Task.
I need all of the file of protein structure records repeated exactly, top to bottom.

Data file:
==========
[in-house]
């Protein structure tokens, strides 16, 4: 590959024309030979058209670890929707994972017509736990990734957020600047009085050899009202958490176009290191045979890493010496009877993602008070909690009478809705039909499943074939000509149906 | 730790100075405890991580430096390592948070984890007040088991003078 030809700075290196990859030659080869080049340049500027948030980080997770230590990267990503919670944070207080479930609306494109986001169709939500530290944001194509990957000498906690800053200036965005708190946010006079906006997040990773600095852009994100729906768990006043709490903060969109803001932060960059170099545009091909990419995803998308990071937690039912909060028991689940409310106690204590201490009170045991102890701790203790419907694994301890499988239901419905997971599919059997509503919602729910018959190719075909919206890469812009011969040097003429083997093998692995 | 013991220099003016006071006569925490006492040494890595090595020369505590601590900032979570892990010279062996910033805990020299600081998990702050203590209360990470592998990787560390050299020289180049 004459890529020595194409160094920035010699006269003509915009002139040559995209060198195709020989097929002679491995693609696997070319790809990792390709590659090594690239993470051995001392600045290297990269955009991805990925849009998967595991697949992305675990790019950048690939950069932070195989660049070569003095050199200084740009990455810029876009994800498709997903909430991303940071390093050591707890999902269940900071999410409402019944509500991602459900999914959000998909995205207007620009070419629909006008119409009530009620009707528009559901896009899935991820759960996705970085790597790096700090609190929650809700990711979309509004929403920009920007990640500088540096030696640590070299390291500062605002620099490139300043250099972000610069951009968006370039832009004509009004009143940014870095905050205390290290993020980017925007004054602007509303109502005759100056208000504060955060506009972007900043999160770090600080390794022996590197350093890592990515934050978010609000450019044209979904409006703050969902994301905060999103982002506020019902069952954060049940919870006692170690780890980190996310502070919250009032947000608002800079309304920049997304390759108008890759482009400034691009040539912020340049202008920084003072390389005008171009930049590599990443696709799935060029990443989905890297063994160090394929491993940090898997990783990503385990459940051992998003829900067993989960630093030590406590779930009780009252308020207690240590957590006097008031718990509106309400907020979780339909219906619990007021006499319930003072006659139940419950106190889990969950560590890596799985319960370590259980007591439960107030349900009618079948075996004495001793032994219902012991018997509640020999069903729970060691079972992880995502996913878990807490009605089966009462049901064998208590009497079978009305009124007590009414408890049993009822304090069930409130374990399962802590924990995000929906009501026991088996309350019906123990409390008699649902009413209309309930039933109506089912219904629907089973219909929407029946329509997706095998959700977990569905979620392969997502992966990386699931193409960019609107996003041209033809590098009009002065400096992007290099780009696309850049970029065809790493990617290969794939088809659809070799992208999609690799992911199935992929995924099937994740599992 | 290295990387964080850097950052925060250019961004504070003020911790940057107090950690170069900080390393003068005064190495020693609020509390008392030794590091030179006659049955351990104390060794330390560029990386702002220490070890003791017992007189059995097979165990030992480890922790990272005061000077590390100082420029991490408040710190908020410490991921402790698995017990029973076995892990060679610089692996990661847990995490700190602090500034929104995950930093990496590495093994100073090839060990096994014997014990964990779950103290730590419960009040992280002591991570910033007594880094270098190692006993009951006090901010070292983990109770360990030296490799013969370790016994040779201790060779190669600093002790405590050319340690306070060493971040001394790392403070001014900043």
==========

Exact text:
[in-house]
């Protein structure tokens, strides 16, 4: 590959024309030979058209670890929707994972017509736990990734957020600047009085050899009202958490176009290191045979890493010496009877993602008070909690009478809705039909499943074939000509149906 | 730790100075405890991580430096390592948070984890007040088991003078 030809700075290196990859030659080869080049340049500027948030980080997770230590990267990503919670944070207080479930609306494109986001169709939500530290944001194509990957000498906690800053200036965005708190946010006079906006997040990773600095852009994100729906768990006043709490903060969109803001932060960059170099545009091909990419995803998308990071937690039912909060028991689940409310106690204590201490009170045991102890701790203790419907694994301890499988239901419905997971599919059997509503919602729910018959190719075909919206890469812009011969040097003429083997093998692995 | 013991220099003016006071006569925490006492040494890595090595020369505590601590900032979570892990010279062996910033805990020299600081998990702050203590209360990470592998990787560390050299020289180049 004459890529020595194409160094920035010699006269003509915009002139040559995209060198195709020989097929002679491995693609696997070319790809990792390709590659090594690239993470051995001392600045290297990269955009991805990925849009998967595991697949992305675990790019950048690939950069932070195989660049070569003095050199200084740009990455810029876009994800498709997903909430991303940071390093050591707890999902269940900071999410409402019944509500991602459900999914959000998909995205207007620009070419629909006008119409009530009620009707528009559901896009899935991820759960996705970085790597790096700090609190929650809700990711979309509004929403920009920007990640500088540096030696640590070299390291500062605002620099490139300043250099972000610069951009968006370039832009004509009004009143940014870095905050205390290290993020980017925007004054602007509303109502005759100056208000504060955060506009972007900043999160770090600080390794022996590197350093890592990515934050978010609000450019044209979904409006703050969902994301905060999103982002506020019902069952954060049940919870006692170690780890980190996310502070919250009032947000608002800079309304920049997304390759108008890759482009400034691009040539912020340049202008920084003072390389005008171009930049590599990443696709799935060029990443989905890297063994160090394929491993940090898997990783990503385990459940051992998003829900067993989960630093030590406590779930009780009252308020207690240590957590006097008031718990509106309400907020979780339909219906619990007021006499319930003072006659139940419950106190889990969950560590890596799985319960370590259980007591439960107030349900009618079948075996004495001793032994219902012991018997509640020999069903729970060691079972992880995502996913878990807490009605089966009462049901064998208590009497079978009305009124007590009414408890049993009822304090069930409130374990399962802590924990995000929906009501026991088996309350019906123990409390008699649902009413209309309930039933109506089912219904629907089973219909929407029946329509997706095998959700977990569905979620392969997502992966990386699931193409960019609107996003041209033809590098009009002065400096992007290099780009696309850049970029065809790493990617290969794939088809659809070799992208999609690799992911199935992929995924099937994740599992 | 290295990387964080850097950052925060250019961004504070003020911790940057107090950690170069900080390393003068005064190495020693609020509390008392030794590091030179006659049955351990104390060794330390560029990386702002220490070890003791017992007189059995097979165990030992480890922790990272005061000077590390100082420029991490408040710190908020410490991921402790698995017990029973076995892990060679610089692996990661847990995490700190602090500034929104995950930093990496590495093994100073090839060990096994014997014990964990779950103290730590419960009040992280002591991570910033007594880094270098190692006993009951006090901010070292983990109770360990030296490799013969370790016994040779201790060779190669600093002790405590050319340690306070060493971040001394790392403070001014900043």